It used to be that no one would show faces on their covers because it was thought that readers wanted to use their imaginations to create an image of their hero and heroine. More than likely, it also has something to do with paying licensing fees and finding cover models that fit the description of the characters.

Recently, however, I see more and more books with either graphically designed images of actual people, or model photos used for cover art. This is especially true with YA books. There are still plenty of books that show only body parts—shots from the neck down, or half faced people that leave you to imagine their eyes once you’ve read that the heroes’ are “piercingly blue”.  Or in the case of the dreamy Demon Tracker–a lovely shade of green that is indescribable in mere words. I might not be normal (this is often up for debate), but I find that when I’m reading, I like to refer back to the cover to see if the image on the front reflects the character on the page. This personal preference is one reason I chose this photo for the cover of HEAVEN IS FOR HEROES. This girl’s face and the expression in her eyes summed up Jordie and what she’s going through. The picture, in my opinion gives you insight into the story, the character, and leaves you with a question.

 Most traditionally published authors have little control over their book covers and the people who design them haven’t likely read the book, so in my experience, it’s a hit or miss as to whether the cover art meets my expectation of what the character might look like. Does this mean that I won’t buy a book with a faceless, hot body on the cover? Umm…no. I’m only human after all.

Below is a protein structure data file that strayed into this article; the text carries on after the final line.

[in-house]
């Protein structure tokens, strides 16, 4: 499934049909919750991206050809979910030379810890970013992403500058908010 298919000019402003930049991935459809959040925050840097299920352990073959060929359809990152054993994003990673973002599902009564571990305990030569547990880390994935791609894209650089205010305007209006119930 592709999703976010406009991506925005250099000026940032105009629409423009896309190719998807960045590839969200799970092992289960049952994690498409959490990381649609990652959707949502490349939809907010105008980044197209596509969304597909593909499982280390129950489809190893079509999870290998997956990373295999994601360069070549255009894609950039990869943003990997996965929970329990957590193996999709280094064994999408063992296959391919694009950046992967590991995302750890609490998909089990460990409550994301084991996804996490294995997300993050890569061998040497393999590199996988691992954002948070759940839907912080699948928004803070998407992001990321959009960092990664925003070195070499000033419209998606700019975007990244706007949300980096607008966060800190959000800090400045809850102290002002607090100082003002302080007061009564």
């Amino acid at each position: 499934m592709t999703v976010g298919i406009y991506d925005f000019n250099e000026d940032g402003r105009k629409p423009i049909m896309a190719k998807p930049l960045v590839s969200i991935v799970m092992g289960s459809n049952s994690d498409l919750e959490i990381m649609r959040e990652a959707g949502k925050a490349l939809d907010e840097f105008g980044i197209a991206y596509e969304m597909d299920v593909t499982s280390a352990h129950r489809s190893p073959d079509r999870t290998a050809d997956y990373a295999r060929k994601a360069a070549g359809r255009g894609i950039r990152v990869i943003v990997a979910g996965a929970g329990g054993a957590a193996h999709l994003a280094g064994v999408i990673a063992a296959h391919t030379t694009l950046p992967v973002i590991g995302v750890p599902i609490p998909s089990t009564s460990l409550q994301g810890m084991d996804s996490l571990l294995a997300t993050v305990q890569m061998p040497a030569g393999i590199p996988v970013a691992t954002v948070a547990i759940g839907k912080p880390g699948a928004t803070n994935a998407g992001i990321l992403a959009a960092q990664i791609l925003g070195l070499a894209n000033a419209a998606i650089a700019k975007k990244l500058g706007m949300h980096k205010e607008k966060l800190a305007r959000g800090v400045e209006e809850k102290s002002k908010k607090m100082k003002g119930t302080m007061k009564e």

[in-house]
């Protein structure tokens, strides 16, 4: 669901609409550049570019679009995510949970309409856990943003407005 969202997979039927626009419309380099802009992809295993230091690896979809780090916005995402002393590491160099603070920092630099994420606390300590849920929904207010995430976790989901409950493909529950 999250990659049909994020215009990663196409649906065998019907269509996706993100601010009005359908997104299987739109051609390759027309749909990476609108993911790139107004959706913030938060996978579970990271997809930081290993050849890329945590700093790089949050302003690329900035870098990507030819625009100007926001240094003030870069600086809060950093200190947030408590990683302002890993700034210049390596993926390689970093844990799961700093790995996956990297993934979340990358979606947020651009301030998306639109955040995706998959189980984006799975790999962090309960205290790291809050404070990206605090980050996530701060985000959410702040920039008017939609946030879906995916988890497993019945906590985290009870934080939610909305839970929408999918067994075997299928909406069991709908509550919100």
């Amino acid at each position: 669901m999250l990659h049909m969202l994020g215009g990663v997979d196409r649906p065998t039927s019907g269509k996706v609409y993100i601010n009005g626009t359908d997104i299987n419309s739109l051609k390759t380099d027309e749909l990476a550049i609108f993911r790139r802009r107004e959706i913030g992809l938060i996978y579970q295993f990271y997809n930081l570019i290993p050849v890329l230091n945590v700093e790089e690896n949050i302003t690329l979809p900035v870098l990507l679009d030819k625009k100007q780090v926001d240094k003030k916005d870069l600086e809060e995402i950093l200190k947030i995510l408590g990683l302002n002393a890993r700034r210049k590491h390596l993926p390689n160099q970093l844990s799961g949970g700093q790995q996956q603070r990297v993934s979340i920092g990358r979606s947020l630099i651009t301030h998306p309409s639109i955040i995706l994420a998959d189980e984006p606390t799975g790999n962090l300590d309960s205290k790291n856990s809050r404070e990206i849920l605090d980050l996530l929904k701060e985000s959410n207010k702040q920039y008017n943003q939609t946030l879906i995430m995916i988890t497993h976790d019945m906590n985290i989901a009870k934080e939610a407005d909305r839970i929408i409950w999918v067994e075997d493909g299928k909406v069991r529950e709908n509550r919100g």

But with all of the competition to get a reader’s attention, I think the use of bold colors, striking images and catchy titles is more important than ever. There was a day when the bare chested man with the Fabio hair and the six-pack abs was shocking and seductive enough to have romance novels flying off the shelves—and don’t get me wrong; sexy still sells. But if all the covers have those bare chests and swooning females, the effect somehow gets lost in a sea of flesh.They all start to look the same. I believe readers want something different today. Hot and sexy is great, but when I pick up a book, I want to get to know the characters. I want to feel like they are my best friend for those 300 pages. This is especially true for YA, which I think is why we are seeing more faces on covers. Where would Harry Potter be without Daniel Radcliff and those little round glasses?

How about you? Faces or no faces?